Simply Bamboo, an Australian business, said an average 100mhome can take approximately three to four days to install bamboo flooring through a fixed method, or two to three days to install via the floating floor method. However, the exact time to install will ultimately depend on the method of installation, the layout of the design and if there are any obstructions such as a staircase.

install bamboo flooring
Source: VanoVasaio (Shutterstock)

How much does bamboo flooring installation cost?

According to hipages, professional installers on average charge around $80 to $90 per square metre to lay bamboo flooring. This covers the costs of preparing the ground surface (that may involve removing any existing flooring), installing an underlay layer, removing and replacing skirting boards and laying the floor boards.

Skirting boards themselves may cost an additional amount to purchase, and hipages notes the cost will depend on whether you choose MDF boards (medium-density fibreboard) or hardwood boards.

Mr Flierman said installation prices can vary widely depending on the contractor chosen to do the work and the location, as well as how the floors are installed (floated floor or fixed) and whether the cost also includes the supply of the flooring.

ATFA, which provides the industry standards for installing bamboo flooring, recommends customers get at least three quotes from professional installers and carefully comparing the products, services and warranties as well as cost before choosing one. To find an accredited association installer, you can visit ATFA’s website.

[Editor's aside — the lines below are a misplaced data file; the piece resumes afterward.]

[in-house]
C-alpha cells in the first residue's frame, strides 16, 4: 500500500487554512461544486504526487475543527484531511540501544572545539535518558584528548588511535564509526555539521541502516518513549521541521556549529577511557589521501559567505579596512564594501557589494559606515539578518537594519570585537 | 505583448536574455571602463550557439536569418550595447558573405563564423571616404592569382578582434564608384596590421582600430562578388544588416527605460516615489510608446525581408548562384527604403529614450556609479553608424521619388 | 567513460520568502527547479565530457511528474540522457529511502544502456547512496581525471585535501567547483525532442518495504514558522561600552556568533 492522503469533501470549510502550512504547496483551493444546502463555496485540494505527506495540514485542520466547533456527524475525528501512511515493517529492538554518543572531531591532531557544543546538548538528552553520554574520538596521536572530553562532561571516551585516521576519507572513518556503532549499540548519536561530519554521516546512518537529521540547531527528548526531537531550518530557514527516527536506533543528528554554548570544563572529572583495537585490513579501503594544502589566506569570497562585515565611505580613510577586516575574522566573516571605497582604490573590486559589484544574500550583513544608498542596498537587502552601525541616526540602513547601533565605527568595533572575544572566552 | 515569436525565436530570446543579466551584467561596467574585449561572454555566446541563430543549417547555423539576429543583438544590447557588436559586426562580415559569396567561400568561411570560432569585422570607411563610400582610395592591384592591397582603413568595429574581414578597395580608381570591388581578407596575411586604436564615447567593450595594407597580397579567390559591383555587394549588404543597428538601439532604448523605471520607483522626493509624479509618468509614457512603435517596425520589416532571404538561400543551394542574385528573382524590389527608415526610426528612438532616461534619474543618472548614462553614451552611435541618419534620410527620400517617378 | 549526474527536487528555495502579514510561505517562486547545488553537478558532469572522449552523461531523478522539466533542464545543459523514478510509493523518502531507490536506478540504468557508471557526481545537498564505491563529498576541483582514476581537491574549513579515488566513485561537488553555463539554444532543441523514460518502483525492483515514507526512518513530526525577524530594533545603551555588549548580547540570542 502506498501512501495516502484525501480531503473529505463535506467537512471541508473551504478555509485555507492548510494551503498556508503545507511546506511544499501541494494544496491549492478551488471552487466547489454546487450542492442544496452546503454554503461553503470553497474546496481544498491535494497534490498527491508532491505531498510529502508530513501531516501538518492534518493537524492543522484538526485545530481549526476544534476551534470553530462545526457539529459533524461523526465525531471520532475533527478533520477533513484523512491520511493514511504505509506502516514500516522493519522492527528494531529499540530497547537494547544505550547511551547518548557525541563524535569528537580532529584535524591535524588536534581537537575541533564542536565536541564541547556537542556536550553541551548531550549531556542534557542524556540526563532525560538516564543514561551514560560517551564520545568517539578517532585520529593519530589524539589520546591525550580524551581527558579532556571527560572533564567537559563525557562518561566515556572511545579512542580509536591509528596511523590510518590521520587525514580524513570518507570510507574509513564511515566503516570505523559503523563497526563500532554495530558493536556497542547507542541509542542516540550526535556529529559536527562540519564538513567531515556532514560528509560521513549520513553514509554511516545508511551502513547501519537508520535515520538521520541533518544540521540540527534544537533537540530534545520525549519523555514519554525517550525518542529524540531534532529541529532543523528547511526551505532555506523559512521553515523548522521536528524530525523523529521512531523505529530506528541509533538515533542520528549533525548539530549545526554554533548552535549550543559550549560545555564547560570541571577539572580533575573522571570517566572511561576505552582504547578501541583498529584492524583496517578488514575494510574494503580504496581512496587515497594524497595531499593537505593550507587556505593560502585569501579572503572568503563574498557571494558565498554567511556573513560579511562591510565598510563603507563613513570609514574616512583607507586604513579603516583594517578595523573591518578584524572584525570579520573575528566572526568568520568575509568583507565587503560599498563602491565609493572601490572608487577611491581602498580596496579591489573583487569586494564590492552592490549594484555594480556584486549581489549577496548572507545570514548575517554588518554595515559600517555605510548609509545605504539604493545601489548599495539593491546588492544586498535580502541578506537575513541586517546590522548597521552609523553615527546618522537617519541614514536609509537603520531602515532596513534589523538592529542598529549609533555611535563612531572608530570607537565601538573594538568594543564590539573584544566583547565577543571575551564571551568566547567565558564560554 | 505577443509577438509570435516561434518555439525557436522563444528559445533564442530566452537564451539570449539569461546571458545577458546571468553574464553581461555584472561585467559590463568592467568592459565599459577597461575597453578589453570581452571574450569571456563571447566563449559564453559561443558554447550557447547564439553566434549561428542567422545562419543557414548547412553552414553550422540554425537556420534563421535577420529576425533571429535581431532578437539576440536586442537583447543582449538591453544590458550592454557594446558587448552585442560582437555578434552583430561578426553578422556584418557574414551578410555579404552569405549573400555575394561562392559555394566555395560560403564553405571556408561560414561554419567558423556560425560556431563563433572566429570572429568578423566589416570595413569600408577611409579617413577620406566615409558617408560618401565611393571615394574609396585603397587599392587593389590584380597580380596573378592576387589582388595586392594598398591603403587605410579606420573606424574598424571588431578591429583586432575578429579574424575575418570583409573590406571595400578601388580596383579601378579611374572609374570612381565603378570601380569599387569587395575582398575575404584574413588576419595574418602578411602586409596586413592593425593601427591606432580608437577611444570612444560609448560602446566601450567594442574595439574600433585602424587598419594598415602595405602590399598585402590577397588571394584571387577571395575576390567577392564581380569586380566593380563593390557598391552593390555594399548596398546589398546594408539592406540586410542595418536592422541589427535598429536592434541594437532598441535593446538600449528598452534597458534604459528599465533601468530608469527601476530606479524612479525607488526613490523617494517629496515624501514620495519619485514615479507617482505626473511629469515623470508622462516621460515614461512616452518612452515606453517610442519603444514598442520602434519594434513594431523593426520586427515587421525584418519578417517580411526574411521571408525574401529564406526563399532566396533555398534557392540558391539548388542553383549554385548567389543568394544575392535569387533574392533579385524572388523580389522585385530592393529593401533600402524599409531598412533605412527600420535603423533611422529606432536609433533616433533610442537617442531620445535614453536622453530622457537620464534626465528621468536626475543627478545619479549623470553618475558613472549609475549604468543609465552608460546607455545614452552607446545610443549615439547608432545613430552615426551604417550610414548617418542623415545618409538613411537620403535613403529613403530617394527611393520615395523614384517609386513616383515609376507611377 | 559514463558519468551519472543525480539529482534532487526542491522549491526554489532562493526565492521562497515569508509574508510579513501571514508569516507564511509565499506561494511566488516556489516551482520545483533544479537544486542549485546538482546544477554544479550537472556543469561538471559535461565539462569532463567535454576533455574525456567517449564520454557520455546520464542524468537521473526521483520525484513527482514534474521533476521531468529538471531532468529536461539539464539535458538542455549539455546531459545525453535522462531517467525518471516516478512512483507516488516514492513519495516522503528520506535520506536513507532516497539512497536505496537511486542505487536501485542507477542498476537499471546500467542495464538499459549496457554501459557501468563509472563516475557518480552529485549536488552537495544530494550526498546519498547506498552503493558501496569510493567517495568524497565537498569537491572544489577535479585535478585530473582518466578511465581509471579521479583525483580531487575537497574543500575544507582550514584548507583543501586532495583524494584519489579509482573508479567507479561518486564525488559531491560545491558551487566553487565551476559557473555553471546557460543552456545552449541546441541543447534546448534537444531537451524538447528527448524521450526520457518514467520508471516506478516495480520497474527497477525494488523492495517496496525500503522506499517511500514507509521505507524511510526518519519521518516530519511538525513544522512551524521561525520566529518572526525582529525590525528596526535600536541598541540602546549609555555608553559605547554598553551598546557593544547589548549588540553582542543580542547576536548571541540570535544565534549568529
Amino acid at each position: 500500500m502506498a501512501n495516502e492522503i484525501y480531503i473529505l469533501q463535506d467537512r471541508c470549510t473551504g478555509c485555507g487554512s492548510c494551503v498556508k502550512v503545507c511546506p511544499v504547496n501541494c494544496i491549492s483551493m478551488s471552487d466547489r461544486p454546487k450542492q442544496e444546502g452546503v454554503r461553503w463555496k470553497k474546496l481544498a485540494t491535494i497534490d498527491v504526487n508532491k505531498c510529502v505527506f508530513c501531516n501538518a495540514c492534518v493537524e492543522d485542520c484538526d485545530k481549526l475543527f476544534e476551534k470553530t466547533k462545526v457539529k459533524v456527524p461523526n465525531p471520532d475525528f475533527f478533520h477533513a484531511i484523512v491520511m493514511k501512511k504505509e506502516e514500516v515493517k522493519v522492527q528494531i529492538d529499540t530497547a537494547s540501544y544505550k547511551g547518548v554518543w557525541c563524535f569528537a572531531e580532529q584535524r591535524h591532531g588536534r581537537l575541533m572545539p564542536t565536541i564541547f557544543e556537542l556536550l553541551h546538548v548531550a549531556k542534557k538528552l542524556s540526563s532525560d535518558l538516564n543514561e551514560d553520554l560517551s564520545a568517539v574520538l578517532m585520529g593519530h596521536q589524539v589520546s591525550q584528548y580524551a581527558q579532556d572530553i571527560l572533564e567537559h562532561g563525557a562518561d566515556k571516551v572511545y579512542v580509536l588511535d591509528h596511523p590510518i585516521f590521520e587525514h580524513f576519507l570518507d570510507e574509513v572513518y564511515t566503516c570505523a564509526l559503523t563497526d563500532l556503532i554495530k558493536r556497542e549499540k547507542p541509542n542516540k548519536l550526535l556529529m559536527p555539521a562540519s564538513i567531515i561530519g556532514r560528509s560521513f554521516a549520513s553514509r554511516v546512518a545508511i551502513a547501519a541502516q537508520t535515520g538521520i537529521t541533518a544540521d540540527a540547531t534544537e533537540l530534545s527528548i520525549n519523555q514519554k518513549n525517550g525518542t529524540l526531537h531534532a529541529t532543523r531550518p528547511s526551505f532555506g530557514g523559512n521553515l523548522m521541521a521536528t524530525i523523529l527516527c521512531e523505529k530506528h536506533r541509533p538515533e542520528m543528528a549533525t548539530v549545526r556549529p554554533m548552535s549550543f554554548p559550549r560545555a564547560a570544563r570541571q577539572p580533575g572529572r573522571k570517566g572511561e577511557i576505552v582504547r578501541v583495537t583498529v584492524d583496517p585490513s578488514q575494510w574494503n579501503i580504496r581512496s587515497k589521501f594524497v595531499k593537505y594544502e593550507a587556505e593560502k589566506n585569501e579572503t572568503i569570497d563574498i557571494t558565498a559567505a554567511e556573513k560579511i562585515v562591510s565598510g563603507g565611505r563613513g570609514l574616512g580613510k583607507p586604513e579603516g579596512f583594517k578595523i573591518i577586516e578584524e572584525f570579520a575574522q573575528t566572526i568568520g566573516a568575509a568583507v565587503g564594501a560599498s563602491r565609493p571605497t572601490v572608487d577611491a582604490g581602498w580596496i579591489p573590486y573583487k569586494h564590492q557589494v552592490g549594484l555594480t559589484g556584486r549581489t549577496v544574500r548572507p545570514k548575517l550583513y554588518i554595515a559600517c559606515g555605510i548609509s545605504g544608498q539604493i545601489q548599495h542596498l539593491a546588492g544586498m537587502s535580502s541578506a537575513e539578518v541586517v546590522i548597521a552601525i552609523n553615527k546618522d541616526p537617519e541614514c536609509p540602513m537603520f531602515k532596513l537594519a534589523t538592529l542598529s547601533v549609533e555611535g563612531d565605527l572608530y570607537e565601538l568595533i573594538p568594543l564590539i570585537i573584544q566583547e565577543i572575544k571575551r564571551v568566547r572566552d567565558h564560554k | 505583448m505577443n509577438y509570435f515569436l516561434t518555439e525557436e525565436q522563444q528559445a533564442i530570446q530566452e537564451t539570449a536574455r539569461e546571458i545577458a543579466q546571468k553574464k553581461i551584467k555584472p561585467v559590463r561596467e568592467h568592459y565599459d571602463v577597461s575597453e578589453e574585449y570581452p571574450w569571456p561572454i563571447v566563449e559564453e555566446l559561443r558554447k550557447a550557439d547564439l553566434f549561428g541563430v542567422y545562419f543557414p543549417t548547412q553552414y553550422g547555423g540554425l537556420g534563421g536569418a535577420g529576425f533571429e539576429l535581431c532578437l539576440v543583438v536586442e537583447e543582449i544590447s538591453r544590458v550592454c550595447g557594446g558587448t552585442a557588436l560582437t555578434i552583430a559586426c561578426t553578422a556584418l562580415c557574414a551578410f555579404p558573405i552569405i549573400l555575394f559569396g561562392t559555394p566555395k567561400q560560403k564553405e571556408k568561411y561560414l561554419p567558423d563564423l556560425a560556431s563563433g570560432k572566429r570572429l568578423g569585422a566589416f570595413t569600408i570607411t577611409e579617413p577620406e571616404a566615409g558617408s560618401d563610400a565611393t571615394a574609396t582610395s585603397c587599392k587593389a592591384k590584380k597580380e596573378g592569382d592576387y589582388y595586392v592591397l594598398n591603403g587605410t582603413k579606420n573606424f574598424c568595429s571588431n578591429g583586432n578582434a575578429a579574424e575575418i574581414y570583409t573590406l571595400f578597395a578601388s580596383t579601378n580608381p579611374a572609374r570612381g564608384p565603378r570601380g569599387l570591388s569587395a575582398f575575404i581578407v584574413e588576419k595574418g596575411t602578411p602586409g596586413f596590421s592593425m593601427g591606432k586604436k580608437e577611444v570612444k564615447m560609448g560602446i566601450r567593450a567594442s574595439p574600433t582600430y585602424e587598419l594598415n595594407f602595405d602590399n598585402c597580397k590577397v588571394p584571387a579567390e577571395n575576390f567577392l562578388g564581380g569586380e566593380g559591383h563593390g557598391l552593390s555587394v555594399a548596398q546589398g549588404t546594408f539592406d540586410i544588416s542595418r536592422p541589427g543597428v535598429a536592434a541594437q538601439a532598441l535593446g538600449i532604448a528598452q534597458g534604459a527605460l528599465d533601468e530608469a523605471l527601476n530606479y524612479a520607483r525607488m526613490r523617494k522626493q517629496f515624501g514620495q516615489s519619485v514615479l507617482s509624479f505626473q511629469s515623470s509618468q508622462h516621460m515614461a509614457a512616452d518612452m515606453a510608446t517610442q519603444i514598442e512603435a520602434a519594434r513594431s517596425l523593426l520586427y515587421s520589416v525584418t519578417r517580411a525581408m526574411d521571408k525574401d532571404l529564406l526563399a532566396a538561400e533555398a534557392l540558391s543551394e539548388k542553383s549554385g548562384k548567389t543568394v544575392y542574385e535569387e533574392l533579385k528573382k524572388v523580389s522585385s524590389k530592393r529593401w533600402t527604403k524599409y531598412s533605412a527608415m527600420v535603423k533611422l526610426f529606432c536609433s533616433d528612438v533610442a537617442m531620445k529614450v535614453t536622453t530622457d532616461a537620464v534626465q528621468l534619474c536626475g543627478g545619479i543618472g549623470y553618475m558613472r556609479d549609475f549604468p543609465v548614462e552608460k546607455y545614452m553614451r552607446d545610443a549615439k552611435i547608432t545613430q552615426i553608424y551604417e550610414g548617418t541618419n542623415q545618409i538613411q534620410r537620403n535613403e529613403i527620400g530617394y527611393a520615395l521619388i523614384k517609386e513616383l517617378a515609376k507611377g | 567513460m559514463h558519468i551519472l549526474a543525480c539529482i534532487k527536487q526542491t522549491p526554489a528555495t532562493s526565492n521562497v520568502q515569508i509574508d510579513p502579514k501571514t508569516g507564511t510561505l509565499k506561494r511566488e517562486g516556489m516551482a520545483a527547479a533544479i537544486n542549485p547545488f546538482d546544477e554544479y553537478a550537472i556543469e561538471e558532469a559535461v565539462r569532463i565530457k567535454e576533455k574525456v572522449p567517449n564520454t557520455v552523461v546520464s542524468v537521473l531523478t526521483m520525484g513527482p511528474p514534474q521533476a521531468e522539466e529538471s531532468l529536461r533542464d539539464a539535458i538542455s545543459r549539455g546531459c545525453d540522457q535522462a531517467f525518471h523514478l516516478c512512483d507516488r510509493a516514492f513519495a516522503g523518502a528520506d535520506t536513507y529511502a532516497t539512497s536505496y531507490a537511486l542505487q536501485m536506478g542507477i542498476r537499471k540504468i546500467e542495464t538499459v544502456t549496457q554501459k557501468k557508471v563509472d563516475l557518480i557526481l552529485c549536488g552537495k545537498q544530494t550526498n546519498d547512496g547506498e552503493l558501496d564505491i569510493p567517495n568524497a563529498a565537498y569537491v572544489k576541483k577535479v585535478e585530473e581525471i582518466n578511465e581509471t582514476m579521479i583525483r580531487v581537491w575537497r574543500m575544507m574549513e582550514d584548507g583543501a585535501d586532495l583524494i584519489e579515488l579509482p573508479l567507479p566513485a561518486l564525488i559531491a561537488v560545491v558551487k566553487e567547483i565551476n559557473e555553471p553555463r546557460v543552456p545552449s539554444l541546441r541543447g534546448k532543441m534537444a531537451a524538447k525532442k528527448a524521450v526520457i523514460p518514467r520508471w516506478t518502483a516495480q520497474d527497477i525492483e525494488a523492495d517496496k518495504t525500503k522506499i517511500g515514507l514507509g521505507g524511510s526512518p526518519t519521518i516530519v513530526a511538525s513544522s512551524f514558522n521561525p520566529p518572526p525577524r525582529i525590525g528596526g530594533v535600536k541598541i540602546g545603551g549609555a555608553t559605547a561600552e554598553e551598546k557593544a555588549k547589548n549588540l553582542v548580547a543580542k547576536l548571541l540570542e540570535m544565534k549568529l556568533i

What are some of the pros and cons of bamboo flooring?

There are some widely reported benefits as well as drawbacks to be aware of when it comes to using bamboo flooring. Some of these reported pros and cons include:

Pros

  • Hard-wearing

    Both ATFA and build.com.au report strength and durability as a positive of bamboo flooring. Hardwood Floors, an Australian-based business, said natural, un-carbonised bamboo that has been properly harvested and manufactured can be as durable as red oak, and strand-woven bamboo can be manufactured even harder than that. However, it’s important to note that not all bamboo flooring is made equal, so it may be a good idea to consider a supplier who can provide a substantial warranty.

  • Interesting colours and forms

    Bamboo flooring can come in a variety of styles and colours. According to build.com.au, it can be made either of ‘natural’ coloured bamboo (which is lighter), carbonised bamboo (which is darker), or a tiger-striped combination of the two. The stains used when coating the boards may then add different colours or tones to them.